The term ‘pound for pound greatest fighter’ in the current state of mixed martial arts is used often. It’s used as both a marketing tool and scale in which to highlight and promote successful fighters. After watching UFC 112 last night, its been made very obvious and apparent that the term needs to be not so loosely tossed around.
UFC’s first outing in Abu Dhabi was somewhat of a mess. The headlining fighters were less than stellar and the main event…well we will come to that shortly. But let’s revisit the topic of the ‘pound for pound greatest fighter’ title for a moment. The names usually associated with that term has of the past couple years are names such as Fedor, GSP, BJ Penn and of course Anderson Silva. But what aspect of the game really determines p4p status? Is a win streak? Is it his relationship with the public? Is it technique? Is it whose he’s fought? Too often p4p status is handed out based according to one of those aspects and not the whole bunch. Take for example Fedor. Fedor has an amazing MMA record 31-1 which is very impressive and more often than not he finishes fights. But who has he beaten in his last fights? He has fought Brett Rogers, Andrei Arlovski, Tim Sylvia and Hong Man Choi. Oh boy. None of these names presented a truly formidable challenge to Fedor to solidify p4p status. To be the best, you must beat the best.
Last night at UFC 112, Anderson Silva delivered what I can only describe as a showboating mockery. Anyone watching that fight knew Silva could have dominated and finished Maia in devastating fashion at anytime he chose. Instead, for the better part of the entire fight Silva gyrated, wiggled and ran around the octagon quite literally. At one point in the first round he was literally doing the Brazilian dance fighting style called Capoeira. In the midst of this ‘show’ Anderson was putting on, he was constantly mocking and urging Maia to do something by slapping the ground, waving his hands and at one point even hiding behind Dan Mergliotta whom literally pushed him back to the center of the ring. In the ladder of the fight Merg even stopped the fight and warned Silva to stop being such a buffoon or he would deduct a point. (Yellow card system anyone?) Everyone that just shelled out $50 bucks to see a potentially gorgeous fight were tossing things at their TV’s at this point, and Dana White was about to explode as we all anticipated. As we were all informed at the post fight conference, UFC president Dana White took Anderson’s middle weight title and tossed it into his managers corner to be presented to Anderson after an obvious decision win before Dana left the fight…yes, he left before the fight was over. Dana White did not place Silva’s title around his waist after that embarrassment we all witnessed; as we saw it was hung over his manager’s shoulder after the fight. Even in his post fight remarks Anderson still remained crass and quite frankly arrogant. However, the big issue for Anderson here is that this wasn’t his first odd performance. His fight against Thales Leites was tainted by awkward showboating as well. So has Anderson Silva’s own mystique gone to his head or is he simply bored with his opposition? I’m going to say it’s a mixture of both. Anderson Silva toyed with his last 3 opponents like a predator does with his prey before he devours it in a way to say ‘look what I can do and you can do nothing about it’. That attitude is not needed in MMA, period. I vote that Dana DOES give Anderson Silva to GSP to really bring out the fighter in him again. If not, I say put him on a Fight Night card and make a different and more bold statement.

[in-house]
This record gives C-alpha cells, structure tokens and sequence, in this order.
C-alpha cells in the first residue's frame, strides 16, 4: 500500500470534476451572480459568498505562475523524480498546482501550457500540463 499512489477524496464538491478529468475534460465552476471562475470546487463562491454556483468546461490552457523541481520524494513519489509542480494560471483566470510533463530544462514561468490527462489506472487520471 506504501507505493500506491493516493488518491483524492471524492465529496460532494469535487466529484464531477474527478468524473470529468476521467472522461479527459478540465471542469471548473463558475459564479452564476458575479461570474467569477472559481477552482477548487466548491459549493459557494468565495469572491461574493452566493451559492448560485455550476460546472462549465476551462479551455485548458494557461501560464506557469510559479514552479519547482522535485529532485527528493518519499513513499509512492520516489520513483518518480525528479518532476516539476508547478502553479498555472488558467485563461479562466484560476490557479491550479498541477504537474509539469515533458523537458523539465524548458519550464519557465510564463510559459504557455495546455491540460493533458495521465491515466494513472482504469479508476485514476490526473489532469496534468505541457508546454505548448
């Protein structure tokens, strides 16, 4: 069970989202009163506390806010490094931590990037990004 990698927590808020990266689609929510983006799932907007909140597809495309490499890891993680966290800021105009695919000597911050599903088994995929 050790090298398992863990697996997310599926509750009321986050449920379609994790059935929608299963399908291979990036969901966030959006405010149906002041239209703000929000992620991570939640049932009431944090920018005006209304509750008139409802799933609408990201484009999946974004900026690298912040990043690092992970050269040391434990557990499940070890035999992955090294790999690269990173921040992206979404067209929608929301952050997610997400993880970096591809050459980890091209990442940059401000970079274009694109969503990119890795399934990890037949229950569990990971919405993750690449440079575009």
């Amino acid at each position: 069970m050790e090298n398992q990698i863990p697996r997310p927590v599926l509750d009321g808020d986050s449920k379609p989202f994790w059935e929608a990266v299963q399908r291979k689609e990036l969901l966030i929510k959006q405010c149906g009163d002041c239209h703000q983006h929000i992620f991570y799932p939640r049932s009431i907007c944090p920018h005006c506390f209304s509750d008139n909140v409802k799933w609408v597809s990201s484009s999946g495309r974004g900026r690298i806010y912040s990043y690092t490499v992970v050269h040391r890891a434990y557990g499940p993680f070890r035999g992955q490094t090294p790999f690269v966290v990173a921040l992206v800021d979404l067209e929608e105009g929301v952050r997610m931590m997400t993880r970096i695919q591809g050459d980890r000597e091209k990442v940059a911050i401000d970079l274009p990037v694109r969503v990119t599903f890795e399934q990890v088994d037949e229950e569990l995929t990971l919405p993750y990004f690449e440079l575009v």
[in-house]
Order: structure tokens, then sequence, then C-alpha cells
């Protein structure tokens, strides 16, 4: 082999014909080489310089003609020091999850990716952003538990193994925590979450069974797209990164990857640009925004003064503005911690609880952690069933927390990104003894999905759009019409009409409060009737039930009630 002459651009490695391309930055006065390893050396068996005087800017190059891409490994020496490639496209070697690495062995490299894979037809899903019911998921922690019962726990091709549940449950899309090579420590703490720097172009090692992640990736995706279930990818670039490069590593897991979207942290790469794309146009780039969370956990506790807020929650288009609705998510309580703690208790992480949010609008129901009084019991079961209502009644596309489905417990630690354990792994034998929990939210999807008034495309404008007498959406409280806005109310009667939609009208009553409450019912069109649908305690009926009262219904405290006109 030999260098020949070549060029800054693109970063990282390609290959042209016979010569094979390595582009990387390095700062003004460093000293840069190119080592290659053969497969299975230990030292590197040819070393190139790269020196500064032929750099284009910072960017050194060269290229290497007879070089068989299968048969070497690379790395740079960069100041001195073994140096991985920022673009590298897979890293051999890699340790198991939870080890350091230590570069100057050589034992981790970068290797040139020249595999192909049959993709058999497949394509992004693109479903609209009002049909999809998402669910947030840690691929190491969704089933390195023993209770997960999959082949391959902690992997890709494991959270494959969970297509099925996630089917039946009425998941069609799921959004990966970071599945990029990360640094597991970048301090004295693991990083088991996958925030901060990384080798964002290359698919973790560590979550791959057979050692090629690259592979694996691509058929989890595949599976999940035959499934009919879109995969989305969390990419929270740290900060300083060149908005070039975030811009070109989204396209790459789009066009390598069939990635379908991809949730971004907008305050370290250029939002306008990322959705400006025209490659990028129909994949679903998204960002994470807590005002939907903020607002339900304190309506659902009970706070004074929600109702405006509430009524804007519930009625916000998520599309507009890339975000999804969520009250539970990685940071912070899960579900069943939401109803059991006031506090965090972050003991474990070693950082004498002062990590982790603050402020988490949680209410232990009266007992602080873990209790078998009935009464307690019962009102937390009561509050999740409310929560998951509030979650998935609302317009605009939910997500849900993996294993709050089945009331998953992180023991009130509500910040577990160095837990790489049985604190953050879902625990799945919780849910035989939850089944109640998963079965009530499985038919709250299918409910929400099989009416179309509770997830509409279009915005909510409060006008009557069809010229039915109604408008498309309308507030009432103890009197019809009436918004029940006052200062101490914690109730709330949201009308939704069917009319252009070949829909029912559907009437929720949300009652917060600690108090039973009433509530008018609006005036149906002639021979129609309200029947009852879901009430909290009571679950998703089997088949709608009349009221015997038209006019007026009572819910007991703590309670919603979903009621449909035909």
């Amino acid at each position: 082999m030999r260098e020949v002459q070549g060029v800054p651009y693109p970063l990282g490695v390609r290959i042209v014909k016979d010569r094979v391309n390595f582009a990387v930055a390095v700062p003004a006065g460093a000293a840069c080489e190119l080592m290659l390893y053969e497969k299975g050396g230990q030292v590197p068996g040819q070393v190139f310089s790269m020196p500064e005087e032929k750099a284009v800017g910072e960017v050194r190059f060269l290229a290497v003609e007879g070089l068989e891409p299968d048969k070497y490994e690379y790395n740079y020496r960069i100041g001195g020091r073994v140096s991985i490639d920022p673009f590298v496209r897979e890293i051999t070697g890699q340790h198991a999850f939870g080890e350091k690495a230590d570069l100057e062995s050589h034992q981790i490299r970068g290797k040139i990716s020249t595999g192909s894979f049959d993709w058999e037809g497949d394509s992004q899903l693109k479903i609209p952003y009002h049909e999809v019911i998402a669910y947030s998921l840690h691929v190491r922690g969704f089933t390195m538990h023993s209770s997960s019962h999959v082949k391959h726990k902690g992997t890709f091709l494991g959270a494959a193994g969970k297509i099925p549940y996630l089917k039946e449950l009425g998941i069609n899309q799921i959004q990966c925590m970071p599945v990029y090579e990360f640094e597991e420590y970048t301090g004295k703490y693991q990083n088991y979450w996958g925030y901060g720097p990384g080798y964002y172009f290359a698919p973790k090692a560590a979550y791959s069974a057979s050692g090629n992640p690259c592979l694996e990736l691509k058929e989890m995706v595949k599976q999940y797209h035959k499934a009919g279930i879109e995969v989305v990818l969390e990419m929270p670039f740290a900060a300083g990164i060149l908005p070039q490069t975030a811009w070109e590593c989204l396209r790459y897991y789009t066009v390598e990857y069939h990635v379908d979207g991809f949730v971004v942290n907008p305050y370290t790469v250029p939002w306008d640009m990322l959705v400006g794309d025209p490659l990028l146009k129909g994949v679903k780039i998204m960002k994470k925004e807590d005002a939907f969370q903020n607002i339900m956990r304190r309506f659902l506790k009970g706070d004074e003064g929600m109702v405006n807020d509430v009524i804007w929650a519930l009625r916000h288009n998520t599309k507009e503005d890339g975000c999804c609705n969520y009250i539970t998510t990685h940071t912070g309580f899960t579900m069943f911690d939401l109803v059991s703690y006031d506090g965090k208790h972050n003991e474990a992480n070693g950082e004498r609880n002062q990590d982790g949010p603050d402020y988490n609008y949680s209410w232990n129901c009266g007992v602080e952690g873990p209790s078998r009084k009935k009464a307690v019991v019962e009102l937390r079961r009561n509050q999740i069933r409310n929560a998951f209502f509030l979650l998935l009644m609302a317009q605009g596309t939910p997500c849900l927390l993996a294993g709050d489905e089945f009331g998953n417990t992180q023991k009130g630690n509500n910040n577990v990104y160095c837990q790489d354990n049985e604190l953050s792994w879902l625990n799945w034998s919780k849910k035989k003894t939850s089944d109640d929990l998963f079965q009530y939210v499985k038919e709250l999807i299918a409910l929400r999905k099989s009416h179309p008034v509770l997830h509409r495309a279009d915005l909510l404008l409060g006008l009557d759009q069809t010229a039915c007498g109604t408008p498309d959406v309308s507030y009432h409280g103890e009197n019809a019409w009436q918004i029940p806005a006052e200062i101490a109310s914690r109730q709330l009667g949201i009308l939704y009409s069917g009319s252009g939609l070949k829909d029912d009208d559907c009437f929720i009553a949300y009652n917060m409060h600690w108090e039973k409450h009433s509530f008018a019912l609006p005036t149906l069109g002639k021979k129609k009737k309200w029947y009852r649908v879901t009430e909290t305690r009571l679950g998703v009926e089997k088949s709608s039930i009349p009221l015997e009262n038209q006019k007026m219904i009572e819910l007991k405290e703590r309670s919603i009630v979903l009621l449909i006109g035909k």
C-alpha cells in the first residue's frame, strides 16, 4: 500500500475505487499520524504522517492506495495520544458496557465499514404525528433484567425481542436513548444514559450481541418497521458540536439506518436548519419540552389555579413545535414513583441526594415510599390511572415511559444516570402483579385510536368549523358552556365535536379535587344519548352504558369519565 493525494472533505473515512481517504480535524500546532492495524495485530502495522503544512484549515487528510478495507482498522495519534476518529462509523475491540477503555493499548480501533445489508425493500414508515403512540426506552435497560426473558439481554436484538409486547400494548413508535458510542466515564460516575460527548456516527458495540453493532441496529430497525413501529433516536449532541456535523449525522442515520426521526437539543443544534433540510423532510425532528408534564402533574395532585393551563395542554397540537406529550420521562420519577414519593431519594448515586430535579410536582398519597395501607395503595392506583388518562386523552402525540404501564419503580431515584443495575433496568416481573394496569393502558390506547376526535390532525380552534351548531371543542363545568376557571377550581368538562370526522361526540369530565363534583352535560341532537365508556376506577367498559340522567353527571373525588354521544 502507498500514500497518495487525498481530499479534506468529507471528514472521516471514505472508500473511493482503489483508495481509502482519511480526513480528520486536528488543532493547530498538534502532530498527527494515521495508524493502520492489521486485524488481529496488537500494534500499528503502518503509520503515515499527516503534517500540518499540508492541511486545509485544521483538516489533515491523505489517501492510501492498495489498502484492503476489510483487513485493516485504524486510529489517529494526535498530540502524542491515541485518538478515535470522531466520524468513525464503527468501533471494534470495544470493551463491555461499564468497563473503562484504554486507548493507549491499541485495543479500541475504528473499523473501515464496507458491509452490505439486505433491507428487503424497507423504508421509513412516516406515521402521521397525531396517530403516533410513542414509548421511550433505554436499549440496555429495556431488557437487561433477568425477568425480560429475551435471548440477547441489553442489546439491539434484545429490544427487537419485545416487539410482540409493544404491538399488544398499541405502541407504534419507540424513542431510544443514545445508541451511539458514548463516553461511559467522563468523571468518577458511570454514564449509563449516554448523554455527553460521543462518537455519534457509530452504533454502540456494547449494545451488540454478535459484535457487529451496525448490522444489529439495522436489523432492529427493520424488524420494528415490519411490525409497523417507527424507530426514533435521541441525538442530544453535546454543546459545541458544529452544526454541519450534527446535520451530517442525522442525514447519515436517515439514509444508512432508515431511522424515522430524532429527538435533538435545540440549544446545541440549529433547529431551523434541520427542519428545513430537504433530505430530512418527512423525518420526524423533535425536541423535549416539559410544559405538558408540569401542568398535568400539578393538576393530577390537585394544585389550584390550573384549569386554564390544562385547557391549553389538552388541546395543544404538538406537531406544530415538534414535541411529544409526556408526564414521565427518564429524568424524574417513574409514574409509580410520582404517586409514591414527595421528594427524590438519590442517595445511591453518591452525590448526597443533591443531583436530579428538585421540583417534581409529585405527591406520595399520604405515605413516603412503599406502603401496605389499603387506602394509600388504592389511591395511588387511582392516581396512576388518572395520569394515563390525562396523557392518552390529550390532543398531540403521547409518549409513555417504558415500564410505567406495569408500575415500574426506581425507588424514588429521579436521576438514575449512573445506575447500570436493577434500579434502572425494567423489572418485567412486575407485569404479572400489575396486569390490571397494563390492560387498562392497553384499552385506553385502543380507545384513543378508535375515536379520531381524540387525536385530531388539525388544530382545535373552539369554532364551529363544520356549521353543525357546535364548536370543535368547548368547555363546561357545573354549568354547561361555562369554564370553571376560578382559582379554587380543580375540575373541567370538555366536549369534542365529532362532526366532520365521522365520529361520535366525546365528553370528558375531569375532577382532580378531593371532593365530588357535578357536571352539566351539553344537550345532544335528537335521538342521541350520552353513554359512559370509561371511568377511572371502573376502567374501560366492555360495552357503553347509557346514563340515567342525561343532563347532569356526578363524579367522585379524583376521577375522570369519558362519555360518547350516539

Now onto the next controversy of the night; Frankie Edgar’s win over BJ Penn. Watching that fight I couldn’t help to be reminded of the fight between Frank Mir and Minotauro Nogueira. Nog just didn’t look or compete like the Nog we knew. It almost looked as if he threw that fight. (we later found out he had just battled staff and other injuries) BJ Penn did not look like the BJ Penn we know and love. He fought what appeared to be a confused and lost fight. Not taking anything away from Edgar, he had a smart game plan to be elusive and he stuck right to it all 5 rounds. I had BJ landing more strikes, but Frankie did get 2 takes downs, which in fact were the first to be handed to BJ in 6 years. This fight left a bad taste in my mouth. The folks I was watching the fight with, even a couple that were brand new to the sport said something felt off about that fight, and they were right. There were even suggestions of buyout and fight throw in the mix. I just cant put my finger on it, let alone put it into words, but something about BJ Penn last night was off. With that said, I believe this loss was good for Penn. He can step back and reevaluate himself as a fighter and regain that hunger to be at the top again, and that’s the Penn we love.
Matt Hughes and Renzo Gracie also managed to shock us by not going to ground…at all. Hughes controlled Gracie with leg kicks all fight long, eventually being able to drop Gracie at will with them. An awkward moment came when Gracie went down and wouldn’t return to his feet unless Hughes assisted him. Hughes could have really gone in for the kill numerous times but didn’t until the 3 round and even then he was rather merciful. Hughes and Gracie showed much respect throughout the fight and both fighters just looked to be having fun and that’s ok. Post fight Gracie looked like a broken man, but had a smile on his face.
If you follow Dana on twitter, you know how he felt about UFC 112 and you have a general sense of everyone’s disappointment as well. It will be very interesting to see happens in the coming weeks.